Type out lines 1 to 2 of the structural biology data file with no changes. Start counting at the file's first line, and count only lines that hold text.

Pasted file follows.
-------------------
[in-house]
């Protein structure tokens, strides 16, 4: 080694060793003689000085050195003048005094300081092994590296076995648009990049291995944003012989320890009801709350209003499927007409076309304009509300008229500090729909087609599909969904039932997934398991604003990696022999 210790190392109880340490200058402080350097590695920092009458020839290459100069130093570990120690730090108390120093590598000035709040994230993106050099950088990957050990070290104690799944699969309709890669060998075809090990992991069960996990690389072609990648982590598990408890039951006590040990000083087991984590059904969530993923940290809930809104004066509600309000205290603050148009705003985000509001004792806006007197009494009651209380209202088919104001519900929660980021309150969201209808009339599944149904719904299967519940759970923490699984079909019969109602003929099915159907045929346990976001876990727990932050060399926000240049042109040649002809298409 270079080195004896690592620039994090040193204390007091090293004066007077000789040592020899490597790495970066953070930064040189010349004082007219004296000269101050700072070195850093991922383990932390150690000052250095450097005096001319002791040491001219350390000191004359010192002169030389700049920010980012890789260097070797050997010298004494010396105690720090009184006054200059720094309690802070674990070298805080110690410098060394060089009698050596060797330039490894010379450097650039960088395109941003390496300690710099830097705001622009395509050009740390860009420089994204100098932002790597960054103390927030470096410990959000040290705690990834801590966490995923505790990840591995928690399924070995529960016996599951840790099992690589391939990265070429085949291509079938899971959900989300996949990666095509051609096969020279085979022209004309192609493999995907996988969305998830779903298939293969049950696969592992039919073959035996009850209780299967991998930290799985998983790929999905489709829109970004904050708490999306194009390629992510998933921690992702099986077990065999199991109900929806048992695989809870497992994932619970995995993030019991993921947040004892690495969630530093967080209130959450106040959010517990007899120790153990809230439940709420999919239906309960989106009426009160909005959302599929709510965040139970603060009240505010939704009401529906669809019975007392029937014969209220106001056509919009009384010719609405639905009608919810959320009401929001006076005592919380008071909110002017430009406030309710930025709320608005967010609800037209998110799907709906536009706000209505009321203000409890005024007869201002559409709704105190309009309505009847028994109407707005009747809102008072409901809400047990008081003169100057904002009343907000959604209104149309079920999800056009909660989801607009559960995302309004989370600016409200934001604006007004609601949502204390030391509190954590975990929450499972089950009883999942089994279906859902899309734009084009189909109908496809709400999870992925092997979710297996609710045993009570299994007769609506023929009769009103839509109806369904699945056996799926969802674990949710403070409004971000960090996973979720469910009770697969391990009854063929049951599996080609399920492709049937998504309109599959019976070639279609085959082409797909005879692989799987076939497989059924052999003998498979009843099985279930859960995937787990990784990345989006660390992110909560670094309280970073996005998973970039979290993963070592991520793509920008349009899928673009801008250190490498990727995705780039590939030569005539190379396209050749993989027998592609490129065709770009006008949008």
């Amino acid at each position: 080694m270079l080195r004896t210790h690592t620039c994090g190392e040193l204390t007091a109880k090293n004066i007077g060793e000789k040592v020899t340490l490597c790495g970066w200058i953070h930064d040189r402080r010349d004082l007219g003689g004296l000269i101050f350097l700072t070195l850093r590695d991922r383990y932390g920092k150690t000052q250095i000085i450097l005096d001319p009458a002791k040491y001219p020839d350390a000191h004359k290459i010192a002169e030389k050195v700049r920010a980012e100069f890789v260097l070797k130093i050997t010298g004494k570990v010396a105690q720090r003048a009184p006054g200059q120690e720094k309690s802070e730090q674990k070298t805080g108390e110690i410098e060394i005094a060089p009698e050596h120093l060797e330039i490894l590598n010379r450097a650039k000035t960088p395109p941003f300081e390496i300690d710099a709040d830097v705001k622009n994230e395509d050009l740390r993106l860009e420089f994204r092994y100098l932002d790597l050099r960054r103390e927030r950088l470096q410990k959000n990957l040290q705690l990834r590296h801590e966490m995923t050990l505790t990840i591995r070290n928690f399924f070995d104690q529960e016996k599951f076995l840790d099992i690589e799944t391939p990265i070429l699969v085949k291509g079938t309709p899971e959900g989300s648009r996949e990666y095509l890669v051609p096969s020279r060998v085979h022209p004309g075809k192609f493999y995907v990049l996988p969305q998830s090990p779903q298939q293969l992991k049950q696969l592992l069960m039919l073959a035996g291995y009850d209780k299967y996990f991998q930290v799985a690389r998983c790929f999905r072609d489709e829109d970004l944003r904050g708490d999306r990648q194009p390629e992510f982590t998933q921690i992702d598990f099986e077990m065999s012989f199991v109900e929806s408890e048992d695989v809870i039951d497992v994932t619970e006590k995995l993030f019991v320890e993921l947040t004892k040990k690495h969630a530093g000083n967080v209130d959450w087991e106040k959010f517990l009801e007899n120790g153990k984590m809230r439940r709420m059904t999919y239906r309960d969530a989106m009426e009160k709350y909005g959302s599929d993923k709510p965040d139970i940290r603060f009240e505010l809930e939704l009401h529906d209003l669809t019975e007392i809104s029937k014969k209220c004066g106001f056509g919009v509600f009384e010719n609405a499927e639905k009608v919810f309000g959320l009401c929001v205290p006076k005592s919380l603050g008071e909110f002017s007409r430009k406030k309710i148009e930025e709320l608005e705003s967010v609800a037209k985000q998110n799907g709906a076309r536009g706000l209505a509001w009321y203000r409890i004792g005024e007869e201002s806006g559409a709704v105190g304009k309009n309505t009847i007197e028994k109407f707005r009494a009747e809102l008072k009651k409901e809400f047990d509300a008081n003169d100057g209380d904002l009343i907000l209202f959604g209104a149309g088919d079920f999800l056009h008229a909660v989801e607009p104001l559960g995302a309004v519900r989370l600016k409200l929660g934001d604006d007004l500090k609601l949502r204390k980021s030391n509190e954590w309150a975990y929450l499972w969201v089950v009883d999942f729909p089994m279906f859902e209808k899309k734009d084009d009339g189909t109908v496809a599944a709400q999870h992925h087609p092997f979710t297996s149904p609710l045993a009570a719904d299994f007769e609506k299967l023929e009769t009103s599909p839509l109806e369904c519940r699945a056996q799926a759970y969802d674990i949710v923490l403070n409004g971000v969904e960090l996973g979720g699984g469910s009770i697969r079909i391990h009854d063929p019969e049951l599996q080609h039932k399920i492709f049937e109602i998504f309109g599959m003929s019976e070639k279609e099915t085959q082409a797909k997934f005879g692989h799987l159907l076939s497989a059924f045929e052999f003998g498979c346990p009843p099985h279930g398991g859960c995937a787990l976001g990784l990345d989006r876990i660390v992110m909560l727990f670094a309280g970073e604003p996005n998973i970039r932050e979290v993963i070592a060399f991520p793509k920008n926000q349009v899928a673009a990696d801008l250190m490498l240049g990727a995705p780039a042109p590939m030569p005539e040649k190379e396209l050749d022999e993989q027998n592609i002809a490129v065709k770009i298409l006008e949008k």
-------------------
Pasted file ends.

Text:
[in-house]
């Protein structure tokens, strides 16, 4: 080694060793003689000085050195003048005094300081092994590296076995648009990049291995944003012989320890009801709350209003499927007409076309304009509300008229500090729909087609599909969904039932997934398991604003990696022999 210790190392109880340490200058402080350097590695920092009458020839290459100069130093570990120690730090108390120093590598000035709040994230993106050099950088990957050990070290104690799944699969309709890669060998075809090990992991069960996990690389072609990648982590598990408890039951006590040990000083087991984590059904969530993923940290809930809104004066509600309000205290603050148009705003985000509001004792806006007197009494009651209380209202088919104001519900929660980021309150969201209808009339599944149904719904299967519940759970923490699984079909019969109602003929099915159907045929346990976001876990727990932050060399926000240049042109040649002809298409 270079080195004896690592620039994090040193204390007091090293004066007077000789040592020899490597790495970066953070930064040189010349004082007219004296000269101050700072070195850093991922383990932390150690000052250095450097005096001319002791040491001219350390000191004359010192002169030389700049920010980012890789260097070797050997010298004494010396105690720090009184006054200059720094309690802070674990070298805080110690410098060394060089009698050596060797330039490894010379450097650039960088395109941003390496300690710099830097705001622009395509050009740390860009420089994204100098932002790597960054103390927030470096410990959000040290705690990834801590966490995923505790990840591995928690399924070995529960016996599951840790099992690589391939990265070429085949291509079938899971959900989300996949990666095509051609096969020279085979022209004309192609493999995907996988969305998830779903298939293969049950696969592992039919073959035996009850209780299967991998930290799985998983790929999905489709829109970004904050708490999306194009390629992510998933921690992702099986077990065999199991109900929806048992695989809870497992994932619970995995993030019991993921947040004892690495969630530093967080209130959450106040959010517990007899120790153990809230439940709420999919239906309960989106009426009160909005959302599929709510965040139970603060009240505010939704009401529906669809019975007392029937014969209220106001056509919009009384010719609405639905009608919810959320009401929001006076005592919380008071909110002017430009406030309710930025709320608005967010609800037209998110799907709906536009706000209505009321203000409890005024007869201002559409709704105190309009309505009847028994109407707005009747809102008072409901809400047990008081003169100057904002009343907000959604209104149309079920999800056009909660989801607009559960995302309004989370600016409200934001604006007004609601949502204390030391509190954590975990929450499972089950009883999942089994279906859902899309734009084009189909109908496809709400999870992925092997979710297996609710045993009570299994007769609506023929009769009103839509109806369904699945056996799926969802674990949710403070409004971000960090996973979720469910009770697969391990009854063929049951599996080609399920492709049937998504309109599959019976070639279609085959082409797909005879692989799987076939497989059924052999003998498979009843099985279930859960995937787990990784990345989006660390992110909560670094309280970073996005998973970039979290993963070592991520793509920008349009899928673009801008250190490498990727995705780039590939030569005539190379396209050749993989027998592609490129065709770009006008949008």